Key Facts & Summary:
- The economic boom occurred in the United States.
- It was as a result of the second industrial revolution in America.
- The production by American industries had increased.
- Labour was readily available for the American industries due to a large number of urban population.
The second industrial revolution was developing in the United States. It was based on the significant use of new energies (oil and electricity) and on the mass production of new products (in particular the automobile and electrical appliances and motors).
Oil production quadrupled from 1921 to 1929. Oil began to dominate coal (the main energy of the nineteenth-century industrial revolution), even though it still provided three-quarters of energy consumption. The exploration, extraction, refining, and distribution of petroleum products were organized by very large companies such as Rockefeller’s Standard Oil.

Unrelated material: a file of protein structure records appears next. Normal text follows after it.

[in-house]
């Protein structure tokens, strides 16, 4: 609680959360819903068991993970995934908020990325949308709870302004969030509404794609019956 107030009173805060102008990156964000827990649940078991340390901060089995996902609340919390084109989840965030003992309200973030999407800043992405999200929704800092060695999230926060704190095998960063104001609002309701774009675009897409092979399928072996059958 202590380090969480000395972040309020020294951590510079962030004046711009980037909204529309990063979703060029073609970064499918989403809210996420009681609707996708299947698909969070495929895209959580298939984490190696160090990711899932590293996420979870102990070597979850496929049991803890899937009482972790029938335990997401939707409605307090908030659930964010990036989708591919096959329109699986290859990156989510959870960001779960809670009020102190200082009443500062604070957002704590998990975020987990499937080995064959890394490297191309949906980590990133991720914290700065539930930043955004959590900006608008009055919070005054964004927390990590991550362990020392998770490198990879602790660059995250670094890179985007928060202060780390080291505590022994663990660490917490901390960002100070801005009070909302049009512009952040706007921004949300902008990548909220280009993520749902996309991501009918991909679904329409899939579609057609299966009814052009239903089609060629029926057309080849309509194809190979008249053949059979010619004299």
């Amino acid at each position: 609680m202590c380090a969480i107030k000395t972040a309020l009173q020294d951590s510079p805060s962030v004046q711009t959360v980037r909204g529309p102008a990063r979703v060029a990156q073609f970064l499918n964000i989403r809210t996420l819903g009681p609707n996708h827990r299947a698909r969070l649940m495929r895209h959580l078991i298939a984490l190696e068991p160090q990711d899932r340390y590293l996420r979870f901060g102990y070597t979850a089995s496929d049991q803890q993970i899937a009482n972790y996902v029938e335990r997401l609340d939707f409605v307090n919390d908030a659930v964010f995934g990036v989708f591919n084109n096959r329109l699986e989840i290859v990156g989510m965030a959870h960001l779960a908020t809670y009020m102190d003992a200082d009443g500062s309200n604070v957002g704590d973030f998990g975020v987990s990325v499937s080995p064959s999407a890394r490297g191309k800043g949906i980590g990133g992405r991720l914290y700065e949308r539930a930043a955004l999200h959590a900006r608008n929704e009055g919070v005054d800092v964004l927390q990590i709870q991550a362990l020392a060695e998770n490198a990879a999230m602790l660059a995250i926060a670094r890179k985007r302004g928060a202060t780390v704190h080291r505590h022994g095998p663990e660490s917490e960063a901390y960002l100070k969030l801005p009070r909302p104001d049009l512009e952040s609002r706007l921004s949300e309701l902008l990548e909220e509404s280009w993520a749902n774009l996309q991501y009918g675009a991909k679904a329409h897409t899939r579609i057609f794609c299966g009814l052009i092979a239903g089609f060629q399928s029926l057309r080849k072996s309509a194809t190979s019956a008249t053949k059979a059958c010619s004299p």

The Ford model T, version of 1927
Petroleum products allowed the development of the automotive industry to take place at a very first rate. The production of vehicles multiplied by 3 from 1921 to 1929 to reach four million eight hundred thousand vehicles annually. In 1929, American production accounted for five-sixths of world production. There were then 23 million vehicles in circulation in the United States.
Three major companies dominated the sector: General Motors (which had gathered many small manufacturers), Ford and Chrysler. To supply the metal sheets necessary for the bodywork and metal parts, steel production almost doubled between 1921 and 1929. It was also stimulated by the use of steel beams in the construction of skyscrapers, which were multiplying in American cities. The chemical industry also benefited from the development of the automobile to which it supplied the tires.